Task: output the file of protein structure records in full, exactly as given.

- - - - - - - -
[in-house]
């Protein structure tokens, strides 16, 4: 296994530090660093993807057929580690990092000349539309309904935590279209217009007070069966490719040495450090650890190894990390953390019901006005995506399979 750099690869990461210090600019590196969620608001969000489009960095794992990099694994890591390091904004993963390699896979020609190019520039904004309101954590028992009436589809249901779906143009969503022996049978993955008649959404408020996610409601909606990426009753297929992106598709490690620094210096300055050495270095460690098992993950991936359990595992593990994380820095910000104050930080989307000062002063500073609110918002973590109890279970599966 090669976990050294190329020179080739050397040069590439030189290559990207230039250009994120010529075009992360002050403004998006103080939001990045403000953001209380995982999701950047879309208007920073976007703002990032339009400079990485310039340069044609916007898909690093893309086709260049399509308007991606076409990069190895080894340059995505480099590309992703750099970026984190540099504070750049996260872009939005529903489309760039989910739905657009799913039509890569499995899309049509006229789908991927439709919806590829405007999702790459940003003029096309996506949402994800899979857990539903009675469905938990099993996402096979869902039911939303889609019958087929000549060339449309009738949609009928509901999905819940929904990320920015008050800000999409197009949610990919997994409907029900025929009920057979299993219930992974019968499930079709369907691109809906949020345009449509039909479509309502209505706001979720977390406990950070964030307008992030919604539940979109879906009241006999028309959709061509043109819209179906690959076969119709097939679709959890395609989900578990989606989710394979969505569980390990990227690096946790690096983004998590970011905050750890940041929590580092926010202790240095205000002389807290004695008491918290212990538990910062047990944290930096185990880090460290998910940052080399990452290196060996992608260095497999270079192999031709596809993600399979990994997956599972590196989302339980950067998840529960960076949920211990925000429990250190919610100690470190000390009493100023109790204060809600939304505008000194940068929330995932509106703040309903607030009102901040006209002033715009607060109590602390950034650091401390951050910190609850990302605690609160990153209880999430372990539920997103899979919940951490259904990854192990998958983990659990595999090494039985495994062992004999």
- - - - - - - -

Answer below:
[in-house]
């Protein structure tokens, strides 16, 4: 296994530090660093993807057929580690990092000349539309309904935590279209217009007070069966490719040495450090650890190894990390953390019901006005995506399979 750099690869990461210090600019590196969620608001969000489009960095794992990099694994890591390091904004993963390699896979020609190019520039904004309101954590028992009436589809249901779906143009969503022996049978993955008649959404408020996610409601909606990426009753297929992106598709490690620094210096300055050495270095460690098992993950991936359990595992593990994380820095910000104050930080989307000062002063500073609110918002973590109890279970599966 090669976990050294190329020179080739050397040069590439030189290559990207230039250009994120010529075009992360002050403004998006103080939001990045403000953001209380995982999701950047879309208007920073976007703002990032339009400079990485310039340069044609916007898909690093893309086709260049399509308007991606076409990069190895080894340059995505480099590309992703750099970026984190540099504070750049996260872009939005529903489309760039989910739905657009799913039509890569499995899309049509006229789908991927439709919806590829405007999702790459940003003029096309996506949402994800899979857990539903009675469905938990099993996402096979869902039911939303889609019958087929000549060339449309009738949609009928509901999905819940929904990320920015008050800000999409197009949610990919997994409907029900025929009920057979299993219930992974019968499930079709369907691109809906949020345009449509039909479509309502209505706001979720977390406990950070964030307008992030919604539940979109879906009241006999028309959709061509043109819209179906690959076969119709097939679709959890395609989900578990989606989710394979969505569980390990990227690096946790690096983004998590970011905050750890940041929590580092926010202790240095205000002389807290004695008491918290212990538990910062047990944290930096185990880090460290998910940052080399990452290196060996992608260095497999270079192999031709596809993600399979990994997956599972590196989302339980950067998840529960960076949920211990925000429990250190919610100690470190000390009493100023109790204060809600939304505008000194940068929330995932509106703040309903607030009102901040006209002033715009607060109590602390950034650091401390951050910190609850990302605690609160990153209880999430372990539920997103899979919940951490259904990854192990998958983990659990595999090494039985495994062992004999």